Some scientists, in particular, Dr. Jennifer Francis (also here and here), have hypothesized that Arctic amplification, which reduces latitudinal thermal gradients, has caused planetary-scale Rossby waves to elongate as westerlies weaken, which thereby causes the jet stream to meander resulting in more frequent blocking patterns, leading to more polar vortex disruptions during the winter and therefore more frequent cold air outbreaks and extreme weather. Climate scientist Dr. Katharine Hayhoe, at Texas Tech University, calls this “global weirding.” However, many scientists disagree with these assertions (see here, here, and here), as there is a lack of data to support them and it even violates global warming theory itself.
Given that the Arctic is the fastest-warming location on Earth, as discussed above, that means that our cold air supply is steadily decreasing, which means that claims about cold air outbreaks becoming more frequent due to global weirding or the jet stream being out of whack don’t hold much water. It is a thermodynamic impossibility for warming to cause colder weather. Such claims are speculative, at best.
One of the easiest ways to test this theory is to look at the frequency of cold air outbreaks. If global warming was leading to more frequent blasts of Arctic air by means of Arctic amplification, then that should be reflected in long-term station data observations. To no surprise, the number of cold snaps have decreased across the central and eastern United States since general recordkeeping began in 1895.
Two years ago, Dr. John Christy, a climatologist at the University of Alabama Huntsville (UAH), formerly of NASA’s Marshall Space Flight Center, graphed the average number of November through March cold waves across the central and eastern United States, excluding the Deep South (Figure 12).¹⁶
The criterion necessary to do this analysis, according to Dr. Christy, were as follows:
- All weather stations used had to have sufficient periods of records and little missing data. While not explicitly mentioned in the article, this tidbit is something Dr. Christy has done with many other of his analyses.
- Defining a cold wave meant that each individual station used in the analysis had to observe daily maximum temperatures over at least a two-day period between November and March, colder than the 5th percentile of that specific location’s average January daily maximum temperatures.¹⁶
- The resulting frequency of cold waves per weather station was then grouped by region and then averaged to get a good idea of cold spell frequency across the central and eastern United States since 1895.¹⁶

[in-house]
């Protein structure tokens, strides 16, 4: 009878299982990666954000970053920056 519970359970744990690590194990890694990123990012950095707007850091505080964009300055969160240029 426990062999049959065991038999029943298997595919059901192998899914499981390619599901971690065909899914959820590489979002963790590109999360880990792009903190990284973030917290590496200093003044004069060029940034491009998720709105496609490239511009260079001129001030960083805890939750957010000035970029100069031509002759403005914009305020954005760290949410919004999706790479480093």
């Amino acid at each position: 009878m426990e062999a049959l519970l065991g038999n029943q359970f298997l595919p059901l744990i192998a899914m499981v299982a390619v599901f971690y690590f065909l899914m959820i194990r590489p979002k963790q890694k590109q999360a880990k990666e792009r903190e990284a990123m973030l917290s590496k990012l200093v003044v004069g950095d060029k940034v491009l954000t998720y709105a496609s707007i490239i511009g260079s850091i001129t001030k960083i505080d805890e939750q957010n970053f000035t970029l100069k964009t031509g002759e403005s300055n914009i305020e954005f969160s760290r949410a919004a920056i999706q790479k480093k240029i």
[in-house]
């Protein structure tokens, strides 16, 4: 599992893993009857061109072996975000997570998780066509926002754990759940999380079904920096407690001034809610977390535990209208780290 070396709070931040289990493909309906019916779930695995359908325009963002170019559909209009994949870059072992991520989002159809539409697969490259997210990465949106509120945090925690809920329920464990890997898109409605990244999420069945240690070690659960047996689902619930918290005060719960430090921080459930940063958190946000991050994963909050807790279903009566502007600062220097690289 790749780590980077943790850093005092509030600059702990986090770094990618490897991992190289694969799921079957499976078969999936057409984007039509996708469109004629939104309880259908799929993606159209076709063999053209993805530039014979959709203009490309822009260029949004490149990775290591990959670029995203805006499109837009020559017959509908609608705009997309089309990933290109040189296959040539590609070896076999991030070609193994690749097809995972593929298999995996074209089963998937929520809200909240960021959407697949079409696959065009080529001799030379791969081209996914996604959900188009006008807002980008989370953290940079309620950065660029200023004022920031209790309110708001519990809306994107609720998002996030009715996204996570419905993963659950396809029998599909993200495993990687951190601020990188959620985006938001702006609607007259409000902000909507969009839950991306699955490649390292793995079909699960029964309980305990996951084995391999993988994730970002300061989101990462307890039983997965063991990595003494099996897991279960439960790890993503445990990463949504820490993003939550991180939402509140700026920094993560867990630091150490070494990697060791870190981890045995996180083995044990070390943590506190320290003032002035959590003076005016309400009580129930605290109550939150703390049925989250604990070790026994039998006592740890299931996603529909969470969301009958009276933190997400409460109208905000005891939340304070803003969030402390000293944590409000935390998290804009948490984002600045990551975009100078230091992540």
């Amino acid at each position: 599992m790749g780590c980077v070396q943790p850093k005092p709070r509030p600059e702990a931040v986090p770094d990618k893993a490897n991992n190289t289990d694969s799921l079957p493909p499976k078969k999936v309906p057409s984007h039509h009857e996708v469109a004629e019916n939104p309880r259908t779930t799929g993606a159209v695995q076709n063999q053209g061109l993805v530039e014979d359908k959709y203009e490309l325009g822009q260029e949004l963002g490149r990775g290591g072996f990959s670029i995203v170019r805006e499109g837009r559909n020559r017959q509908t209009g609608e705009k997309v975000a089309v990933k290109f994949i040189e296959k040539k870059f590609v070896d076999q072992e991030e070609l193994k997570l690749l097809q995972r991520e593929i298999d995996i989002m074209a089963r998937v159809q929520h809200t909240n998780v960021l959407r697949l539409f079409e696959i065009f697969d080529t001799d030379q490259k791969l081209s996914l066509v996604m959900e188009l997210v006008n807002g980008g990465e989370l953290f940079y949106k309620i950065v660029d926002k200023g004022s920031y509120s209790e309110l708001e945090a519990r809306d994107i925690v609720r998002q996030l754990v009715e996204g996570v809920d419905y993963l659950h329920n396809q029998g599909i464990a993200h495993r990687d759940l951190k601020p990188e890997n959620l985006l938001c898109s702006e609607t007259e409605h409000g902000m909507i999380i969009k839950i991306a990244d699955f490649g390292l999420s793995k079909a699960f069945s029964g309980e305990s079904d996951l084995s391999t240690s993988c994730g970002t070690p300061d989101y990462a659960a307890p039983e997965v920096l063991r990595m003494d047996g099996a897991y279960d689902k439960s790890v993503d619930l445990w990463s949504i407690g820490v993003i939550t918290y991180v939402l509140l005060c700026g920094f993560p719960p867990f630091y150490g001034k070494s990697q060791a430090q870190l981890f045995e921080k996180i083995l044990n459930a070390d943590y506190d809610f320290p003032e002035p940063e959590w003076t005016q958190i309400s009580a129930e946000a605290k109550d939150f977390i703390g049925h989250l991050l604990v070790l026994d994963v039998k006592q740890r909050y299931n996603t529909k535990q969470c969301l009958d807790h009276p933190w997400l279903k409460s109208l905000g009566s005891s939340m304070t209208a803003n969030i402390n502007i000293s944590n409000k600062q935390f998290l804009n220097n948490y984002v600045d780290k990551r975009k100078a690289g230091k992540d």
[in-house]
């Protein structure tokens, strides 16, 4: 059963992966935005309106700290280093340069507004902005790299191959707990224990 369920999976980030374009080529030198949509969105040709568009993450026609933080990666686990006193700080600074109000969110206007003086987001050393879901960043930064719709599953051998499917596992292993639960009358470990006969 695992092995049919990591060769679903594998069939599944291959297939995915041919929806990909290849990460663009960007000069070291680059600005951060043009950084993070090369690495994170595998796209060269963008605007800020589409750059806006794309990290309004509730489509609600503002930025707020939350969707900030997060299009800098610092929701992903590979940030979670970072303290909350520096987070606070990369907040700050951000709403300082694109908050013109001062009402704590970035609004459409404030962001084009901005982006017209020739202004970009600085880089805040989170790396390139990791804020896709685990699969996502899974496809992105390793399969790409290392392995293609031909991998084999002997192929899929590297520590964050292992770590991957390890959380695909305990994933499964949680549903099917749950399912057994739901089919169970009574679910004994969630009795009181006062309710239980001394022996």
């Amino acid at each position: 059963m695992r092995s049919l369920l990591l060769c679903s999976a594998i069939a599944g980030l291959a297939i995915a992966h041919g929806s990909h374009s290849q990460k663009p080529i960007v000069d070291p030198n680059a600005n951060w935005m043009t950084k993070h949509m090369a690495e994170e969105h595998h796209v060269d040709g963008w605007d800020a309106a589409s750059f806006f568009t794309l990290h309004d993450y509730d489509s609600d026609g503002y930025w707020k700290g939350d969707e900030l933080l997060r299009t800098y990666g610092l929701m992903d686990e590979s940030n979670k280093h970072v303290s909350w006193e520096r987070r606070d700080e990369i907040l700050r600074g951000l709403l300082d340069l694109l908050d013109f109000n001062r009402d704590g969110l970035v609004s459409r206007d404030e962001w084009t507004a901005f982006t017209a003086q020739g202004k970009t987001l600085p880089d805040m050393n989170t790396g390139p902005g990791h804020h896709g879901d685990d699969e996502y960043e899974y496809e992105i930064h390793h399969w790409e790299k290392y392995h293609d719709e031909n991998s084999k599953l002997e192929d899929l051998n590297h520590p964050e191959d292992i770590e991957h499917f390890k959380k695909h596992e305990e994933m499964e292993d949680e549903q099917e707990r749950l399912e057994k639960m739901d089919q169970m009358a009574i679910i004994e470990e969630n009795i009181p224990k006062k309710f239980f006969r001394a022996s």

- While many urban sites have data spanning more than 125 years, most rural locations don’t have periods of records going back before 1895, which is probably why that starting date was chosen. For what it’s worth, NOAA NCEI also starts their graphs in 1895.
The main conclusion from this analysis shown in Figure 12 below is that there is no evidence supporting the media’s claim that cold waves are becoming more frequent in the United States thanks to man-made climate change. While there is indeed a lot of-year-to-year variability with perhaps even multidecadal cycles evident, the overall trend is notably down. With the exception of the late 1970s and 1980s, cold waves were far more prevalent during the late 19th and early 20th centuries than they are today.
Furthermore, the total number of daily record low minimum temperatures tallied up from 805 United States Historical Climatology Network (USHCN) stations has taken a rather steep decline since the mid-1980s (Figure 13).¹⁷ There was a similarly low period between the mid-1930s and early-1950s, but thanks to both urbanization locally and the lesser amount of cold air to work with in the Arctic, the current low period is quite a bit lower than that observed several decades ago.
If the two graphs already shown aren’t compelling enough, well, here’s a graph from the Environmental Protection Agency (EPA) of the percent of land area in the Continental United States by year experiencing unusually cold wintertime temperatures from 1911 to 2016 (Figure 14).¹⁸ While the graph is a bit dated, as government agencies seemingly never like to update anything, the long-term downward trend in land area affected is without a doubt unaffected by anything that has occurred within the last five years. The biggest exceptions to recently mild conditions were in 2009-10, 2010-11, 2013-14, and in 2014-15.
Global warming theory specifically states that as the planet warms, latitudinal thermal gradients between the Arctic and mid-latitudes weaken as the Arctic warms at a faster rate due to sea ice loss that initiates a positive feedback loop. This is where applying global warming theory is correct. However, the reduction in thermal gradients corresponds to lower amounts of baroclinic instability. Why is this important? Well, baroclinic instability is necessary for initiating extratropical cyclone development (Dacre et al. 2012 and references therein), which in fact causes a reduction in atmospheric thickness values between 500 hPa and 1000 hPa by means of cold air advection from the north and west, causing the upper level trough to deepen and elongate as shown in Figure 15 below.¹⁹ A lack of baroclinicity in a warmer climate inhibits planetary waves from elongating, exactly opposite of what is claimed by the press and even some scientists such as Dr. Jennifer Francis, as discussed in Blackport and Screen (2020).²⁰